March 2016, Vol 9, Seventh Annual Payers' Guide

Chronic lymphocytic leukemia (CLL) and indolent non-Hodgkin lymphoma (NHL) are common hematologic malignancies that represent a significant burden to patients and to the healthcare system. In light of the morbidity, mortality, and quality-of-life challenges associated with CLL and NHL, there is a marked need for additional therapeutic options for patients with these malignancies.
Lung cancer is the second most common cancer in the United States. In 2015, an estimated 221,200 new cases of lung cancer were diagnosed, representing 13.3% of all new cancer cases.
Diabetes is a chronic disease that affects a staggering 29.1 million in­dividuals in the United States—approximately 9.3% of the population.
There is an urgent unmet need for more effective therapies in pancreatic cancer. The American Cancer Society estimated that approximately 49,000 new cases of pancreatic cancer will be diagnosed in the United States in 2015, and more than 40,500 people will die from this cancer.
Lung cancer is the leading cause of cancer-related mortality in the United States among men and women. The most common type of the disease, non–small-cell lung cancer (NSCLC) accounts for approximately 85% of all lung cancer cases.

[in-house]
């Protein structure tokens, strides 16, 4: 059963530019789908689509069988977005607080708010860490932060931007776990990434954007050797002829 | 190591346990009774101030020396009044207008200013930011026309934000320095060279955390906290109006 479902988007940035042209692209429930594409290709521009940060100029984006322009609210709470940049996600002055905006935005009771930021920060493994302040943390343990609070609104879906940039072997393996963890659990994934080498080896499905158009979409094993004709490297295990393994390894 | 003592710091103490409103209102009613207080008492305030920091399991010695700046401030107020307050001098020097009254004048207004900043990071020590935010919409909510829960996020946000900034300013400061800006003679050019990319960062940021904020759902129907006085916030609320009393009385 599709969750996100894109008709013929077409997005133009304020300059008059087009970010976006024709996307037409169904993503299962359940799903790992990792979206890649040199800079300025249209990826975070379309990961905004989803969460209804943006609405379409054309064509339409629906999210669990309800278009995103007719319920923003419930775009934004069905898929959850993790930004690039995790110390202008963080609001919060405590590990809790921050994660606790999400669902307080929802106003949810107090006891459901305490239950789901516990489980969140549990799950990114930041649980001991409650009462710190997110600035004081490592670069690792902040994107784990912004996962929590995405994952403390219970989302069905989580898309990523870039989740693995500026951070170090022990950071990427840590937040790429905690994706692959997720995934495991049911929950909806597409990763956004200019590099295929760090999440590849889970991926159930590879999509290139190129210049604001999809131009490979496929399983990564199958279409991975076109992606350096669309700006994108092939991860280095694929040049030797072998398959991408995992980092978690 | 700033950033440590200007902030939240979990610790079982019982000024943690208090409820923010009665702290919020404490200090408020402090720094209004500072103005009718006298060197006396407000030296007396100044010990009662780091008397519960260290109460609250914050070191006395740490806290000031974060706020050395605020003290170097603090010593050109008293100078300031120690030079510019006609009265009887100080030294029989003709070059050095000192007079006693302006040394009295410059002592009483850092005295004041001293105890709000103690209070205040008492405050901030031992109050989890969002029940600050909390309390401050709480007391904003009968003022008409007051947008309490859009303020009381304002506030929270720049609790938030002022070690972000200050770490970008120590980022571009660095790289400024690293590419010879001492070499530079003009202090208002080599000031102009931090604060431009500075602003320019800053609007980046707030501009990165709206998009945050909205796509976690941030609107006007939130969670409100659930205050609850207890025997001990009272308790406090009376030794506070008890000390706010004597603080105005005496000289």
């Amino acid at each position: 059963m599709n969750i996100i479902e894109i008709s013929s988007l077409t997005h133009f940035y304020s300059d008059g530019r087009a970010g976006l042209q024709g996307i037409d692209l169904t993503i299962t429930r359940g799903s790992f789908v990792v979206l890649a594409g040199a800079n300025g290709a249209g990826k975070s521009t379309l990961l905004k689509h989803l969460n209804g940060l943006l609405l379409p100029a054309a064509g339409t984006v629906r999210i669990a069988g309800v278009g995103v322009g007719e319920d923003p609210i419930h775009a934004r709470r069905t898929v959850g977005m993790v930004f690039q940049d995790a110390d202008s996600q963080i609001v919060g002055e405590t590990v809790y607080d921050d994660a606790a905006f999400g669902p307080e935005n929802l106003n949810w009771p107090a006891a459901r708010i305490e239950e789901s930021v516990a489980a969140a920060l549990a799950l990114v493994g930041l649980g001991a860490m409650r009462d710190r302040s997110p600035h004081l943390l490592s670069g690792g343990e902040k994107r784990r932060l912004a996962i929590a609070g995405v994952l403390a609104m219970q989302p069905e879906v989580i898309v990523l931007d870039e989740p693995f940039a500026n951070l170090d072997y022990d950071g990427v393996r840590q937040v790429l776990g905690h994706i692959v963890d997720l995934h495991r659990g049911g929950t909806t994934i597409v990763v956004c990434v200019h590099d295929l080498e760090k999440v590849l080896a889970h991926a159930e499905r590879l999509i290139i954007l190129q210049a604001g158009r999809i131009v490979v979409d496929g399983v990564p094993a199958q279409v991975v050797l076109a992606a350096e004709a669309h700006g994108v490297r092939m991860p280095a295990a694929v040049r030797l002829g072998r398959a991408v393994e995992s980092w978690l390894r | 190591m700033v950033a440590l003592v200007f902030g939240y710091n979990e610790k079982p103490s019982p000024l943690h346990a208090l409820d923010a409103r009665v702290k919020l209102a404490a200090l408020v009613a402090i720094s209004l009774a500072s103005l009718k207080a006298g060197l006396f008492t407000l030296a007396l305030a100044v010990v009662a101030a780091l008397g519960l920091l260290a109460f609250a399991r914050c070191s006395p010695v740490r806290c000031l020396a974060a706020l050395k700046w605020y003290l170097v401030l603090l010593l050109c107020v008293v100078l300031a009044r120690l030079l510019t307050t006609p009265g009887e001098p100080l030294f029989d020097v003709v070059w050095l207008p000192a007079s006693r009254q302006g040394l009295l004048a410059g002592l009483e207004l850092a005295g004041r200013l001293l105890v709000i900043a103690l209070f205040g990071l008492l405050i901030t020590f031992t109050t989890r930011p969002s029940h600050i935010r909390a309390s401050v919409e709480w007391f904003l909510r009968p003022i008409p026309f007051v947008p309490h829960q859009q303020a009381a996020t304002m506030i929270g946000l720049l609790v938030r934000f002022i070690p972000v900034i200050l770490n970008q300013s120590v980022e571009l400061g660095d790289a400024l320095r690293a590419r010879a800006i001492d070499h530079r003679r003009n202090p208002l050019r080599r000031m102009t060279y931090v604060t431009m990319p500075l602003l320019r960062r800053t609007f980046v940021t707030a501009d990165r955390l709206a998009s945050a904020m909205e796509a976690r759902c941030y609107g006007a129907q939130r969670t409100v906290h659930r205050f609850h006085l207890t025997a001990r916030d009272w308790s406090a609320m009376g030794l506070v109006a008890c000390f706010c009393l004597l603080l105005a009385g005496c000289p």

The National Cancer Institute estimated that in 2015 there were 73,870 new cases of skin melanoma and more than 9900 patients died from this disease.
Rosacea, a chronic, noncontagious dermatitis of the facial skin, affects approximately 16 million people in the United States.
Breast cancer is one of the most common cancer diagnoses in the United States. The National Cancer Institute estimates that 231,840 American women will be diagnosed with breast cancer, and nearly 40,300 women will die from the disease in 2015.
American Health & Drug Benefits publishes a Payers' Guide to New FDA Approvals annually with the goal of providing payers and other healthcare stakeholders a comprehensive review of pharmaceuticals that were newly approved or that received important new indications by the US Food and Drug Administration (FDA) in the previous year.
The year 2015 was interesting for new drug approvals. As was the case in the recent past, these approvals were dominated by specialty drugs, many of which were first-in-class therapies.
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  •  Association for Value-Based Cancer Care
  • Value-Based Cancer Care
  • Value-Based Care in Rheumatology
  • Oncology Practice Management
  • Rheumatology Practice Management
  • Urology Practice Management
  • Inside Patient Care: Pharmacy & Clinic
  • Lynx CME